Tanzania: End of repatriation for Burundians from Old Settlements
This is a summary of what was said by UNHCR spokesperson Andrej Mahecic – to whom quoted text may be attributed – at today's press briefing at the Palais des Nations in Geneva.
Today we reach an important milestone in ending one of the longest-running refugee sagas in the world with the return to their homeland of 400 Burundians who fled to Tanzania in 1972. They are scheduled to leave Katumba, one of the so-called Old Settlements in western Tanzania, this afternoon at the end of a year-and-a-half-long voluntary repatriation program.
They are to travel by rail from the same train station where they arrived 37 years ago when they fled the eruption of ethnic violence which claimed the lives of an estimated 200,000 Burundian civilians. Since March 2008, UNHCR has helped 53,500 refugees from the Old Settlements to return home. The voluntary repatriation of the 1972 Burundian refugees is part of a landmark programme launched with the Tanzanian government to end this protracted refugee situation.
Under the same programme, 162,000 of the 1972 Burundian refugees in these Settlements applied for Tanzanian citizenship. Since August, some 29,000 had been naturalised. The Tanzanian government aims to complete the process by the end of the year for the remaining 133,000 applicants.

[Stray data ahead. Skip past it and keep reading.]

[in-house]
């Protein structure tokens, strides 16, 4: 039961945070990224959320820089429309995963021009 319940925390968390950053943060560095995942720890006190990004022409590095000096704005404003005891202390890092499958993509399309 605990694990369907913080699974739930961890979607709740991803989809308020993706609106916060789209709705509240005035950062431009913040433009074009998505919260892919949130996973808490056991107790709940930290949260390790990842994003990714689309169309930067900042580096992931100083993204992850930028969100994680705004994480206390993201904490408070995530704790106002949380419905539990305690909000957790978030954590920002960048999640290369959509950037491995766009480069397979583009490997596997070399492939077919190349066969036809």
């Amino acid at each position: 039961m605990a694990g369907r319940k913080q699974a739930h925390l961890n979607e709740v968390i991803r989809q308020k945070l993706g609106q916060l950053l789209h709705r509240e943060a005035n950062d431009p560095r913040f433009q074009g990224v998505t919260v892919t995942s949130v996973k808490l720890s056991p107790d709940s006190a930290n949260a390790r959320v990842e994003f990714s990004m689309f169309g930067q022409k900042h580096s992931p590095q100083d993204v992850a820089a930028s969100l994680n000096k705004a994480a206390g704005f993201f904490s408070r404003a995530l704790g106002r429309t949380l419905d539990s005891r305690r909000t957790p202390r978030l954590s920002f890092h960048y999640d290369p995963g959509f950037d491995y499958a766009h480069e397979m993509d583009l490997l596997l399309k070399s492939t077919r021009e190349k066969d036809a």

Tanzania also hosts Burundian refugees who fled their country in 1993. These refugees were mainly hosted in refugee camps in Kigoma and Kagera provinces in the north-west, out of which all but one have now been closed. Burundian refugees also fled to the Democratic Republic of the Congo (DRC), Rwanda and Uganda at the same time.
With the gradual return of peace in Burundi, more than half a million Burundian refugees have returned home, including more than 430,000 from camps in Tanzania. That now leaves just 36,000 Burundian refugees in one remaining camp in Tanzania, Mtabila, as well as another 21,500 in the DRC, Rwanda and Uganda.
UNHCR is working closely with the government of Burundi and the governments of asylum countries to actively promote the return of the remaining Burundian refugees. These efforts are part of a comprehensive strategy and roadmap leading ultimately to the cessation of refugee status of Burundians.
Meanwhile in Burundi, UNHCR is helping returnees solve problems they face in reclaiming their land by providing returnees with temporary shelter and supporting the peaceful resolution of land disputes arising from their long absence. The government and its UN partners are also helping landless returnees settle in specially constructed villages, six of which have been opened in 2008 and 2009.